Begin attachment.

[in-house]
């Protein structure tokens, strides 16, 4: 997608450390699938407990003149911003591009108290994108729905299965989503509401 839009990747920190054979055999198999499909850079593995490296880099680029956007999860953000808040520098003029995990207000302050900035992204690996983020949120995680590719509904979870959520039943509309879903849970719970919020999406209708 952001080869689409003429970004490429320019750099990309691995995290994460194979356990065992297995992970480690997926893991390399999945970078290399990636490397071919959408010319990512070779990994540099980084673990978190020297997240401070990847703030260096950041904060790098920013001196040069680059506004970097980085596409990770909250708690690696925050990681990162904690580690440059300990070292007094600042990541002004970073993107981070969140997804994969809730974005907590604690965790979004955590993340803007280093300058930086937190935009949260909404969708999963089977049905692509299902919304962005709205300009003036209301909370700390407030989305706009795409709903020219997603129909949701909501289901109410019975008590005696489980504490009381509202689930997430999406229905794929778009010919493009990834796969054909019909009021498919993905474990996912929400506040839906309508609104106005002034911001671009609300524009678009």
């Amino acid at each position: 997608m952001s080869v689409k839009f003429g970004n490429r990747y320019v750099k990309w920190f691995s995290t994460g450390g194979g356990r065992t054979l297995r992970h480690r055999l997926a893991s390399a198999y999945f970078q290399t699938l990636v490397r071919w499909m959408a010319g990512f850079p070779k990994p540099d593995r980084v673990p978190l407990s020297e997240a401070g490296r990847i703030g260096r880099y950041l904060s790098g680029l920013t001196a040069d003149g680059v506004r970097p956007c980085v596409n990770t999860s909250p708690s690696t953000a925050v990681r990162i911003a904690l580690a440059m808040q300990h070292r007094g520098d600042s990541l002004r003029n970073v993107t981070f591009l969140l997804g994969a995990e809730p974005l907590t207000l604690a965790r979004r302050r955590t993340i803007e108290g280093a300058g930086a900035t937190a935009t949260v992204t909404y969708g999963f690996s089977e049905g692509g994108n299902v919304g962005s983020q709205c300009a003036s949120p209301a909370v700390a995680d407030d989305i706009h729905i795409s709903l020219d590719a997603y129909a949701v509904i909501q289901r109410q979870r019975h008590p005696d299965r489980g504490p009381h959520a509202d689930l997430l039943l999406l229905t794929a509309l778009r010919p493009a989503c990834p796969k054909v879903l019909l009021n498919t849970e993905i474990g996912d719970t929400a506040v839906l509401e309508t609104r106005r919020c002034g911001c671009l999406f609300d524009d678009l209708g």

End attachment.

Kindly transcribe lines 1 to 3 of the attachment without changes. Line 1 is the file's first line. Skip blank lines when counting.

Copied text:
[in-house]
């Protein structure tokens, strides 16, 4: 997608450390699938407990003149911003591009108290994108729905299965989503509401 839009990747920190054979055999198999499909850079593995490296880099680029956007999860953000808040520098003029995990207000302050900035992204690996983020949120995680590719509904979870959520039943509309879903849970719970919020999406209708 952001080869689409003429970004490429320019750099990309691995995290994460194979356990065992297995992970480690997926893991390399999945970078290399990636490397071919959408010319990512070779990994540099980084673990978190020297997240401070990847703030260096950041904060790098920013001196040069680059506004970097980085596409990770909250708690690696925050990681990162904690580690440059300990070292007094600042990541002004970073993107981070969140997804994969809730974005907590604690965790979004955590993340803007280093300058930086937190935009949260909404969708999963089977049905692509299902919304962005709205300009003036209301909370700390407030989305706009795409709903020219997603129909949701909501289901109410019975008590005696489980504490009381509202689930997430999406229905794929778009010919493009990834796969054909019909009021498919993905474990996912929400506040839906309508609104106005002034911001671009609300524009678009």
């Amino acid at each position: 997608m952001s080869v689409k839009f003429g970004n490429r990747y320019v750099k990309w920190f691995s995290t994460g450390g194979g356990r065992t054979l297995r992970h480690r055999l997926a893991s390399a198999y999945f970078q290399t699938l990636v490397r071919w499909m959408a010319g990512f850079p070779k990994p540099d593995r980084v673990p978190l407990s020297e997240a401070g490296r990847i703030g260096r880099y950041l904060s790098g680029l920013t001196a040069d003149g680059v506004r970097p956007c980085v596409n990770t999860s909250p708690s690696t953000a925050v990681r990162i911003a904690l580690a440059m808040q300990h070292r007094g520098d600042s990541l002004r003029n970073v993107t981070f591009l969140l997804g994969a995990e809730p974005l907590t207000l604690a965790r979004r302050r955590t993340i803007e108290g280093a300058g930086a900035t937190a935009t949260v992204t909404y969708g999963f690996s089977e049905g692509g994108n299902v919304g962005s983020q709205c300009a003036s949120p209301a909370v700390a995680d407030d989305i706009h729905i795409s709903l020219d590719a997603y129909a949701v509904i909501q289901r109410q979870r019975h008590p005696d299965r489980g504490p009381h959520a509202d689930l997430l039943l999406l229905t794929a509309l778009r010919p493009a989503c990834p796969k054909v879903l019909l009021n498919t849970e993905i474990g996912d719970t929400a506040v839906l509401e309508t609104r106005r919020c002034g911001c671009l999406f609300d524009d678009l209708g």